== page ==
Pakistan’s Supreme Court takes notice of ‘objectionable content’ on YouTube, other social media platforms
ISLAMABAD: The Supreme Court on Wednesday took notice of ‘objectionable content’ on YouTube and other social media platform and issued notices to the Foreign Ministry and the Attorney General of Pakistan.
The apex court was hearing a case against suspect Shaukat Ali pertaining to a sectarian crime when the topic came under discussion.
The court noted that such forums are rife with content that incite hate against Pakistan’s institutions.
During the hearing, Justice Qazi Ameen said that the public, through YouTube videos, is being instigated against the Army, judiciary, and the government.
“Was action taken against those who committed this crime?” said the judge, asking further if the Federal Investigation Agency and Pakistan Telecommunications Authority (PTA) have noticed the content that is being uploaded on YouTube.
“On YouTube and social media, even our families are not being spared (from criticism),” said Justice Ameen.
“We gave a verdict yesterday and today it was there on YouTube,” said Justice Qazi, adding that everyone acts like an expert on social media.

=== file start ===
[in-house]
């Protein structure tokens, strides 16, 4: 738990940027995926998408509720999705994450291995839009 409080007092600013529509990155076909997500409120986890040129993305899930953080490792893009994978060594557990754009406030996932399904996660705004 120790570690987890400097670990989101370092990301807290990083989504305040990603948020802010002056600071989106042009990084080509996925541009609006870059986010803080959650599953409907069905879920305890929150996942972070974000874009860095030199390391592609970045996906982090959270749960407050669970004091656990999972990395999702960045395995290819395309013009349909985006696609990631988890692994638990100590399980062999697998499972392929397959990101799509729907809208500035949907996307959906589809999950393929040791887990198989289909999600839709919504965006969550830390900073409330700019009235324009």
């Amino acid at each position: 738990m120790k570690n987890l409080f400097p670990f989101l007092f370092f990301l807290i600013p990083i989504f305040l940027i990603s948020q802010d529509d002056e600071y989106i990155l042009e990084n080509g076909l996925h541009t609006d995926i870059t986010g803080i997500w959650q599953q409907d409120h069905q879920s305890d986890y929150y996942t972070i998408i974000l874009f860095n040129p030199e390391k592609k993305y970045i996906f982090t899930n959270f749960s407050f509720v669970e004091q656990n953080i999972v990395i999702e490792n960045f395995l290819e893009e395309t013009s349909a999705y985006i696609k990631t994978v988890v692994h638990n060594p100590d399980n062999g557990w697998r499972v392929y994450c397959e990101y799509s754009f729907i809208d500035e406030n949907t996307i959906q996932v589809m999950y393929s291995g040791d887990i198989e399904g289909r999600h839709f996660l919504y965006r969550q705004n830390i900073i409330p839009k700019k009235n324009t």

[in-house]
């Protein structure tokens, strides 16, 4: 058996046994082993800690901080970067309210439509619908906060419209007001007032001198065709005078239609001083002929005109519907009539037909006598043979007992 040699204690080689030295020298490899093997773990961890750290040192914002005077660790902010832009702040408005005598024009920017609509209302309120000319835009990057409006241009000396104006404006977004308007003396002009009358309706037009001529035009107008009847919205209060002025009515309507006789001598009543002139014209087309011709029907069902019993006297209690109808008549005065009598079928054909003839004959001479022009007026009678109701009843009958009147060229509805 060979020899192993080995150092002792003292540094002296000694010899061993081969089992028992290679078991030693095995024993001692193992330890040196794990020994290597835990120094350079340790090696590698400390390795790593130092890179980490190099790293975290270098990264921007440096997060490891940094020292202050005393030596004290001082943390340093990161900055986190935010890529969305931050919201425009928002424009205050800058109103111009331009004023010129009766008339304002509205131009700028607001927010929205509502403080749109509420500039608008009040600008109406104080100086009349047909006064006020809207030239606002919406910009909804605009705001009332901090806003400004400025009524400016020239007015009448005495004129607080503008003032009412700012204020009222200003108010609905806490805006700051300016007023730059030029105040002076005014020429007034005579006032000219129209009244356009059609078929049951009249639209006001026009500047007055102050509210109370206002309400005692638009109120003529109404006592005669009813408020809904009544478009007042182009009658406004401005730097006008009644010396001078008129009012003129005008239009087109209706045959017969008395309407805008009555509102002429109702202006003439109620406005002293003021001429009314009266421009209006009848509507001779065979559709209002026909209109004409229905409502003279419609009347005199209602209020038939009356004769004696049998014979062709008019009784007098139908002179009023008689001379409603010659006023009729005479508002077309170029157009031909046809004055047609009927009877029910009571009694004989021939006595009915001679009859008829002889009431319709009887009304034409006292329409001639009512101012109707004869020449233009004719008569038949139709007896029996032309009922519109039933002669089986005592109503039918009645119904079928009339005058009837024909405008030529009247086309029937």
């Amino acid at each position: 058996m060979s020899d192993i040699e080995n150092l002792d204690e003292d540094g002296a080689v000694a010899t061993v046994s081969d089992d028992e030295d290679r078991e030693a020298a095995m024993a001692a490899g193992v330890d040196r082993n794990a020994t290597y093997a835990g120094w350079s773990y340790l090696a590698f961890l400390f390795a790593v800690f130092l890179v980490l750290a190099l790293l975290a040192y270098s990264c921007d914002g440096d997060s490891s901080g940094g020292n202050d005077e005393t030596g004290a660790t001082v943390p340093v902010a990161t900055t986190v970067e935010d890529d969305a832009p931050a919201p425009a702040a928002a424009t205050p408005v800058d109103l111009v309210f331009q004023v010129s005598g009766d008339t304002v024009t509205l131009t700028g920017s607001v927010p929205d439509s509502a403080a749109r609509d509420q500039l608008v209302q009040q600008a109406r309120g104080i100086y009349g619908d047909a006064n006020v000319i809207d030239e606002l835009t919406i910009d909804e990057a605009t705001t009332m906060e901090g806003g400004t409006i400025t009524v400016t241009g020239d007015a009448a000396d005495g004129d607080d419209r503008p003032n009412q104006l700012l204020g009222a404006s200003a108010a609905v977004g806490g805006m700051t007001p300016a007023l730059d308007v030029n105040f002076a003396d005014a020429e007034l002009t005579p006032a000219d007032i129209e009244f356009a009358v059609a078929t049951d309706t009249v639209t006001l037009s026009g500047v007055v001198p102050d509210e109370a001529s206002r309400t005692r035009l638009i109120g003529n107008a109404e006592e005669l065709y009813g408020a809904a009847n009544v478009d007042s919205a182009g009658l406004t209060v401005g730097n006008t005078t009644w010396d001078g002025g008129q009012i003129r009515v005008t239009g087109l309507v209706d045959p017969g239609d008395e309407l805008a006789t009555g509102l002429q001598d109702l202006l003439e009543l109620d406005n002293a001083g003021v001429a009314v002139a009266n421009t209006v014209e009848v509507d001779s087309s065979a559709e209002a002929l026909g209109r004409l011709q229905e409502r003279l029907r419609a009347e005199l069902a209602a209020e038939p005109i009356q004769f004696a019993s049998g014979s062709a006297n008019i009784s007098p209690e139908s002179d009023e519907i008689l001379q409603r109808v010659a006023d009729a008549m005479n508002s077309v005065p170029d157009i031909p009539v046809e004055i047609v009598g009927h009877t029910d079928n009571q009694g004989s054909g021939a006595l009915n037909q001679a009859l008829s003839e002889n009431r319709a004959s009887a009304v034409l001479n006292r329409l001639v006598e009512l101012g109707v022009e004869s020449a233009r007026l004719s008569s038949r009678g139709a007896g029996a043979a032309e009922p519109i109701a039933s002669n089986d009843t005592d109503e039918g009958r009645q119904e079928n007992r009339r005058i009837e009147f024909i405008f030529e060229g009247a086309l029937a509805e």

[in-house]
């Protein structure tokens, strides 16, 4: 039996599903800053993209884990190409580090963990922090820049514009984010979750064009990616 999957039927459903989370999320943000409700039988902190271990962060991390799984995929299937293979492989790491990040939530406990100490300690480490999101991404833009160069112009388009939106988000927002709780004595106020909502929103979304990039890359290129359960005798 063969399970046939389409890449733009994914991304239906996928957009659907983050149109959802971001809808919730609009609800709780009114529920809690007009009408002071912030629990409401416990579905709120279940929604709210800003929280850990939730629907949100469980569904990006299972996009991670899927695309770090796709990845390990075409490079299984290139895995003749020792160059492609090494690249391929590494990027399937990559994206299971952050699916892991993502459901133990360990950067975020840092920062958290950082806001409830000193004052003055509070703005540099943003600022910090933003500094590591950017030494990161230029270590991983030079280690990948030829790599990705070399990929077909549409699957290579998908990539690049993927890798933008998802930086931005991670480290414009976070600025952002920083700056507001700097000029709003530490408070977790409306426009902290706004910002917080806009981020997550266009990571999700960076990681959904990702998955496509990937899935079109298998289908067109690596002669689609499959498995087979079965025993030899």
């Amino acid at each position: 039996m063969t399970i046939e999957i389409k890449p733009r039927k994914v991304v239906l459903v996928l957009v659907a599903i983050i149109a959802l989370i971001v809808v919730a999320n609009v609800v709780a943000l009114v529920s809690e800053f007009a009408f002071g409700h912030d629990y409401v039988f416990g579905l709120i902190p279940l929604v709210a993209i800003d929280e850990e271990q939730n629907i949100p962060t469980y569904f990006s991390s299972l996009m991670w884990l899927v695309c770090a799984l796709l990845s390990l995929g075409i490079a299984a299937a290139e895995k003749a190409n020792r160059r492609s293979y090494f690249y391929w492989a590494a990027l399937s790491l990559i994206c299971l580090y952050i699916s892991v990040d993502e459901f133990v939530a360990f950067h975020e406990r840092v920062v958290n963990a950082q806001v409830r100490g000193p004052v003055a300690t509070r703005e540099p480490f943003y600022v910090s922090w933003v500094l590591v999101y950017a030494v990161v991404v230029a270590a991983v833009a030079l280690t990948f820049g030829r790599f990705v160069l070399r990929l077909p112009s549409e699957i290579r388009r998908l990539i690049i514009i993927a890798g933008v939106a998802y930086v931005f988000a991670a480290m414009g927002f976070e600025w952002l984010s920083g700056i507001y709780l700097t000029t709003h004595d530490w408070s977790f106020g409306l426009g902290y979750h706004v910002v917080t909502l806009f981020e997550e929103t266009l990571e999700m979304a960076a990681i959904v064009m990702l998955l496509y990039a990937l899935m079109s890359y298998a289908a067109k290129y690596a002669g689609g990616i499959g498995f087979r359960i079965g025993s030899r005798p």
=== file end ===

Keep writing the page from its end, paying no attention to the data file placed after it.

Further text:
He continued that the public can speak regarding the judges’ performance and decisions, stating that they do not have an issue with freedom of speech.
To this, the PTA officials told that the bench that the authority cannot remove content posted by individuals, rather, they can only report it.
“In several countries, YouTube has been banned,” observed Justice Alam, adding that in those countries, social media platforms are controlled by local laws.
A few days ago, the Supreme Court had issued a contempt notice to a cleric who threatened a senior judge in a video that went viral on the social media.
Bigo banned, final warning to TikTok
The observation from the apex court came a day after the PTA imposed a ban on video streaming site Bigo and issued a final warning to Chinese-owned social media giant TikTok over “immoral, obscene and vulgar content” being shared on these social media sites.
Earlier, the PTA had also suspended the PlayerUnknown’s Battlegrounds (PUBG) game after receiving complaints from different segments of society that the online game is “addictive, wastage of time and poses a serious negative impact” on the physical and psychological health of the children.
Website: The News